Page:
Community advocates speculated that the company would rather pair sofosbuvir with an NS5A inhibitor of its own, likely in a coformulation. Indeed, Gilead announced in a November 10 press release that researchers will present data Tuesday showing that sofosbuvir combined with its NS5A inhibitor GS-5885 and ribavirin yielded a 4-week sustained response rate of 100% for treatment-naive patients. The company added that a Phase 3 study of a fixed-dose combination tablet is underway.
Over years or decades, chronic hepatitis B or C infection can lead to severe liver disease including advanced fibrosis and hepatocellular carcinoma (HCC), a form of primary liver cancer.
Researchers at AASLD will present findings showing that people with chronic hepatitis B do not necessarily have to develop fibrosis before they get liver cancer. While several studies have shown that treatment with nucleoside/nucleotide analogs can reduce the risk of HCC, treated hepatitis B patients can still develop cancer if they are over age 60 or if they had pre-existing liver damage before starting therapy.
Garcia-Tsao suggested that we may be seeing a light at the end of the tunnel for HCC, thanks in part to more widespread hepatitis B vaccination and better hepatitis C treatment. Chemotherapy for liver cancer is also improving. Researchers at AASLD will present data from a randomized controlled trial showing that tivantinib can extend the life of people who previously failed treatment with sorafenib (Nexavar), although survival is still only measured in months.
Acetaminophen overdose is a leading cause of acute liver failure and a major indication for liver transplantation in the U.S. While some overdoses are suicide attempts, a recent study found that many patients take accidental overdoses because they do not realize how many products contain the drug.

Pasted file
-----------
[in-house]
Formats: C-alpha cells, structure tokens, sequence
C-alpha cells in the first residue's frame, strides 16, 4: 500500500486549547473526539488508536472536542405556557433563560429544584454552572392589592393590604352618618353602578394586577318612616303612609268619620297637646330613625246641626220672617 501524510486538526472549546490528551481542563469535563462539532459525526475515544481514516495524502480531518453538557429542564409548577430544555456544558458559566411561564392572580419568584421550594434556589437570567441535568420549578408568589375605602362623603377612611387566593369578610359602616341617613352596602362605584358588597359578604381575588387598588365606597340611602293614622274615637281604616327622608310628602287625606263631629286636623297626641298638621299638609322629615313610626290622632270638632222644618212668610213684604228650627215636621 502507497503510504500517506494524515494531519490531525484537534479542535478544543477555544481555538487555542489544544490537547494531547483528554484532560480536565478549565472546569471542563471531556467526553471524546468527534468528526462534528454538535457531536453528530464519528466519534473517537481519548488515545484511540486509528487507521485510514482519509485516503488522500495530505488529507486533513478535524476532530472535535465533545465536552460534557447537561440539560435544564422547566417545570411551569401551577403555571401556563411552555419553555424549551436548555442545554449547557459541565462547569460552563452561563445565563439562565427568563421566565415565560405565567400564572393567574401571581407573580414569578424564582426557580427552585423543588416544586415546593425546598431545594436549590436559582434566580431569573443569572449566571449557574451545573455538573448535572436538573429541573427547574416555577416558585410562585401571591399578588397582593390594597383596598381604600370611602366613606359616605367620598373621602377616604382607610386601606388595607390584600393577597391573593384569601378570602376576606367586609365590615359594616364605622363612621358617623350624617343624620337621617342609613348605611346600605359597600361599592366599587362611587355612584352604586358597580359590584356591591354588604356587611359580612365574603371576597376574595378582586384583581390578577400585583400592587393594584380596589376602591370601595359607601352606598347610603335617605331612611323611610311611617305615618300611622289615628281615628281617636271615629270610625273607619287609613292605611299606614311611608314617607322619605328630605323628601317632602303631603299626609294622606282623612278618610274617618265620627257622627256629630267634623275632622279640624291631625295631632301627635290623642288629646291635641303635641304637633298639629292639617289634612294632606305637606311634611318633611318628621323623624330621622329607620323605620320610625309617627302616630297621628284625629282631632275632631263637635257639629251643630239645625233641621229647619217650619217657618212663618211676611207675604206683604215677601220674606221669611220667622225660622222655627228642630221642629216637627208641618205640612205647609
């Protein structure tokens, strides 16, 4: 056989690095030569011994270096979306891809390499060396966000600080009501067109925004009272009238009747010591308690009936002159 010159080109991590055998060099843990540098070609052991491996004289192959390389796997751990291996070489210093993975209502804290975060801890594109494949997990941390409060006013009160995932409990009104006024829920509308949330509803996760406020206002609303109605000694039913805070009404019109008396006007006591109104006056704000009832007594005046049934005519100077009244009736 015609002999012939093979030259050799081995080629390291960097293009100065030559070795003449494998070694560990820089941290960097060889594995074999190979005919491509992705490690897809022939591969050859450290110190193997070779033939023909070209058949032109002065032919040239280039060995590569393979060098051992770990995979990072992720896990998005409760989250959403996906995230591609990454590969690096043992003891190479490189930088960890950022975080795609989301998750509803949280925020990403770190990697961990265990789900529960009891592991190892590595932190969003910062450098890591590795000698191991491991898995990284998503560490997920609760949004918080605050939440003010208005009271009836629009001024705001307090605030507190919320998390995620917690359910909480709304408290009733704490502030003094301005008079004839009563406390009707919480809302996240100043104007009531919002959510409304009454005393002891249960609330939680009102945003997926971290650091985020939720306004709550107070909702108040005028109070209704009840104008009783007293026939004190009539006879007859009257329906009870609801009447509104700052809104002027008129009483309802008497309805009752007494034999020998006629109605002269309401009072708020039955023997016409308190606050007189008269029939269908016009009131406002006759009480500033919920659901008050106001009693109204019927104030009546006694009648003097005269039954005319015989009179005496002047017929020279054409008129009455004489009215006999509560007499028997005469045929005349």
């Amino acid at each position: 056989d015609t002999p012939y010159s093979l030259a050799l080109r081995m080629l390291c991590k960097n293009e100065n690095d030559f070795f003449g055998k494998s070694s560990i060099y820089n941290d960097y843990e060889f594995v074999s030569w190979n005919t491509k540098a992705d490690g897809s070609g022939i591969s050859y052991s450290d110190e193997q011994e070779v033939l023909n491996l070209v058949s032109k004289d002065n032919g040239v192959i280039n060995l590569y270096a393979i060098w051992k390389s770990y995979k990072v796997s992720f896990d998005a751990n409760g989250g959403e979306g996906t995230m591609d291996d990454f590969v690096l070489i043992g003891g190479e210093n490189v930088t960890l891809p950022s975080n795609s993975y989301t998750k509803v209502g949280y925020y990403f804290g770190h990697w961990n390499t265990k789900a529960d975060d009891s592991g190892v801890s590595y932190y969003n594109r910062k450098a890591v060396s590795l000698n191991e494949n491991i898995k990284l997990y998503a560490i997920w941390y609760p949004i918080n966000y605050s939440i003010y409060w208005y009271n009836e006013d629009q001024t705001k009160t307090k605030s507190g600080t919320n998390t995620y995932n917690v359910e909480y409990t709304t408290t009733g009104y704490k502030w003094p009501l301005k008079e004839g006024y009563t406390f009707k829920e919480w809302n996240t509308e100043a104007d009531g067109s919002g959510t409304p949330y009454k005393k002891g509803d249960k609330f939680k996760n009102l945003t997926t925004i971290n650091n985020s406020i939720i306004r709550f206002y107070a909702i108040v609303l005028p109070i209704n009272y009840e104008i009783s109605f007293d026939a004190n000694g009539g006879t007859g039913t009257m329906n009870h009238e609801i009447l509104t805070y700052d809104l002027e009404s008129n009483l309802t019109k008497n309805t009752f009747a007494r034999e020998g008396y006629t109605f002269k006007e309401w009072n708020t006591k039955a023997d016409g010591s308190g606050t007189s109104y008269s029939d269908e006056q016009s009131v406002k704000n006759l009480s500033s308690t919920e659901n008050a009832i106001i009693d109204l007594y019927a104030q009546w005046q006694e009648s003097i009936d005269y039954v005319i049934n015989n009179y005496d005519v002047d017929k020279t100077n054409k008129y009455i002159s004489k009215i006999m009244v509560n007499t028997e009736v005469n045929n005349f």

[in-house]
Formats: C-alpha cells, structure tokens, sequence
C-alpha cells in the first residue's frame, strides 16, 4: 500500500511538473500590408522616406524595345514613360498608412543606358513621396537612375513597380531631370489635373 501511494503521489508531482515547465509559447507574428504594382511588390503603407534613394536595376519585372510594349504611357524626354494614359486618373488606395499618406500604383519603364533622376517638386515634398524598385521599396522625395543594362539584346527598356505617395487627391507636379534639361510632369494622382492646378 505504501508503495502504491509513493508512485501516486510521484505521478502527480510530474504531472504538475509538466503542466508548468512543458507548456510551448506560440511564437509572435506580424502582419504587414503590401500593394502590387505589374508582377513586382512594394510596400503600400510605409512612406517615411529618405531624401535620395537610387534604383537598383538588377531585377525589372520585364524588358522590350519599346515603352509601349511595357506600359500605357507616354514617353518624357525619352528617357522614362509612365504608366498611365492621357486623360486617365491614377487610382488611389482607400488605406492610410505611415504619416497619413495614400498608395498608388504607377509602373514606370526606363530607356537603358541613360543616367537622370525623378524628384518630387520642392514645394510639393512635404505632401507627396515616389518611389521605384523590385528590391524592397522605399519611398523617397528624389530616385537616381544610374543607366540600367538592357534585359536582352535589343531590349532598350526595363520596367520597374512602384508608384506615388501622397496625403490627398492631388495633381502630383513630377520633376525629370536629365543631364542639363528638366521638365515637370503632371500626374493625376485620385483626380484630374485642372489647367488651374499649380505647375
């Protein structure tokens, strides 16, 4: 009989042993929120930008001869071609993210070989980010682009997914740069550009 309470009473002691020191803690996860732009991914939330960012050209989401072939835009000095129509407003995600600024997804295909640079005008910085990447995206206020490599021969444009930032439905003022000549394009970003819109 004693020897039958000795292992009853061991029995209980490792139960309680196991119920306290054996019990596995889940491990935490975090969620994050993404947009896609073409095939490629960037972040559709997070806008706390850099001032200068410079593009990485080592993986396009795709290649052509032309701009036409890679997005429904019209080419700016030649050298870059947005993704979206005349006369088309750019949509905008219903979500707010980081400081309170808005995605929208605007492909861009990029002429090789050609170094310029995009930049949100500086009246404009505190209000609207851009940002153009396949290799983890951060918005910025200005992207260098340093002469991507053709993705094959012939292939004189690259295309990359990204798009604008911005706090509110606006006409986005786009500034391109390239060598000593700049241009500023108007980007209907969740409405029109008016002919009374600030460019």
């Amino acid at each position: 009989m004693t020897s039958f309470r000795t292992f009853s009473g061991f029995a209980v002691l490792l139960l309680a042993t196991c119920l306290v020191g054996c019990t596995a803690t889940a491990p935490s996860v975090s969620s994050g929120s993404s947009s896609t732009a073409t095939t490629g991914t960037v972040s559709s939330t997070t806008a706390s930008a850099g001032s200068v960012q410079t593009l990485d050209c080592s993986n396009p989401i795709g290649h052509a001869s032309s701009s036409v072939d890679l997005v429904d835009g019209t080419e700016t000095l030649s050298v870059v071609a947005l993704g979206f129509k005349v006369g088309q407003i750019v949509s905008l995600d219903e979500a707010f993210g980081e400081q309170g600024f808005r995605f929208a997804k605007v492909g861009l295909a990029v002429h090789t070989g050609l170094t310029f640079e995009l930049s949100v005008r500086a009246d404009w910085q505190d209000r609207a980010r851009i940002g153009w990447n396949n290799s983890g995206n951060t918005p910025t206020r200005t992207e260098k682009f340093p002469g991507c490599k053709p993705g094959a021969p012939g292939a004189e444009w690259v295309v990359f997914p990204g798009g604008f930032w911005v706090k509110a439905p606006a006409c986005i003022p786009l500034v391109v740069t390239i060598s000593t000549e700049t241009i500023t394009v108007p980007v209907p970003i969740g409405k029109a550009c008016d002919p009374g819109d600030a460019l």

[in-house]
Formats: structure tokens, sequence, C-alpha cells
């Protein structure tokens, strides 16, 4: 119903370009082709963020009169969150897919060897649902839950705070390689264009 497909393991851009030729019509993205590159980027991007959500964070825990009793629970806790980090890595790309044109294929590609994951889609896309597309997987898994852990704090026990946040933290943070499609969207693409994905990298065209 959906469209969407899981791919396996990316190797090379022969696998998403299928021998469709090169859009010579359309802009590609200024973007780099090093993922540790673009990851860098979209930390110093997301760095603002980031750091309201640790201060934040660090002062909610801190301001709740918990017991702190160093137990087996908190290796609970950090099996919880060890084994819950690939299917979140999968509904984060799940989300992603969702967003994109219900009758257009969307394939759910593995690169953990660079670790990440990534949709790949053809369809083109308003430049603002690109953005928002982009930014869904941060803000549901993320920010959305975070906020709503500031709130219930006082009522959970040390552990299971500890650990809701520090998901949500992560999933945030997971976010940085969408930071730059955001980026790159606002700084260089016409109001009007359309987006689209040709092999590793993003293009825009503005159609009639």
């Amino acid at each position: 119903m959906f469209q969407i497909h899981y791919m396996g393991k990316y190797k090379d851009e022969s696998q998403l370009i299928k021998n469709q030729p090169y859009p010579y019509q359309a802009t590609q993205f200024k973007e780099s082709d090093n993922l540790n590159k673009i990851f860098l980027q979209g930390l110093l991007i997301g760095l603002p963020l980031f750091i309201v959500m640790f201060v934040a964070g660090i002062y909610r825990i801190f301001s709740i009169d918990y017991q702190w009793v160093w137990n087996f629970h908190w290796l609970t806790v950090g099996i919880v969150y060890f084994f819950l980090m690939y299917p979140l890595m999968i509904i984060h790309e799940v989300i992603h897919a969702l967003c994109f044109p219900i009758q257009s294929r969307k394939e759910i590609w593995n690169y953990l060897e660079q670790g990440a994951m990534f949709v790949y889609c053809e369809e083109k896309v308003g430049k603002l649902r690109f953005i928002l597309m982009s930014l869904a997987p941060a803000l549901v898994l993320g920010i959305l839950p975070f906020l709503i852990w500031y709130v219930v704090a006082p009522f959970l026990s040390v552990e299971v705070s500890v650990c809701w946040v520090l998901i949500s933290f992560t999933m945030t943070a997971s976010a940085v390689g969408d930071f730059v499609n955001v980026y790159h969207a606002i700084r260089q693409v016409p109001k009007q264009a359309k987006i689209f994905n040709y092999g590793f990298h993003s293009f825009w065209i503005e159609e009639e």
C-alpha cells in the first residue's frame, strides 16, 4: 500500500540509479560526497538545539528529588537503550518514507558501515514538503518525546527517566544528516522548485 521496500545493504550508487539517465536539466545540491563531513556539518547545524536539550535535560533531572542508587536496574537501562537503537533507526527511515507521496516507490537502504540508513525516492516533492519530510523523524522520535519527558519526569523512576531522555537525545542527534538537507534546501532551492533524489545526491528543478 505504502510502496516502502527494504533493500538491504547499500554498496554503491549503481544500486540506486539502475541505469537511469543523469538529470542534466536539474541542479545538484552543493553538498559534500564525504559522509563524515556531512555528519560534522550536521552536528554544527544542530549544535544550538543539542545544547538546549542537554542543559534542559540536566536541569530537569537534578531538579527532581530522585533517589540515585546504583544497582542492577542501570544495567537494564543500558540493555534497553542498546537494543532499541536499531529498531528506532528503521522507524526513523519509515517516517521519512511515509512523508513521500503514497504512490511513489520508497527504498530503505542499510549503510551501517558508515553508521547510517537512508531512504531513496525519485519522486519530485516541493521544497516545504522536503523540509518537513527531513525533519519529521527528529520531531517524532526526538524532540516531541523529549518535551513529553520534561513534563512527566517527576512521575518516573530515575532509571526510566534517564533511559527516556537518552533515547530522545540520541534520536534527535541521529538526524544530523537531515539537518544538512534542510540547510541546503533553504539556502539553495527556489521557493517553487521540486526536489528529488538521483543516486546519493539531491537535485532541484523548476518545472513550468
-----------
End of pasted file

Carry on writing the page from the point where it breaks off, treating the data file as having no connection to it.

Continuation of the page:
In addition to Tylenol and its generic equivalents, acetaminophen is also an ingredient in several prescription pain-relievers (for example, combined with oxycodone in OxyContin and Percocet, and with hydrocodone in Vicodin), as well as a plethora of over -the-counter cold, flu, and cough remedies.
A survey showed that many people were not aware that their medications contained acetaminophen, presenting a risk of unintentional "double dipping." Garcia-Tsao noted that drug labels can be confusing and inconsistent (with acetaminophen going by other names including paracetamol and APAP) and that provider communication about this issue is often inadequate.
Also on the acetaminophen front, another AASLD presentation will describe a study showing that people who undergo bariatric surgery for weight loss are at increased risk for acute liver failure due to acetaminophen poisoning.
Non-alcoholic fatty liver disease (NAFLD) is a major -- and growing -- cause of liver disease, with prevalence increasing in conjunction with the U.S. and global obesity epidemics. Garcia-Tsao explained that NAFLD is the third most common cause of HCC, and people with fatty liver disease can develop liver cancer even in the absence of liver fibrosis.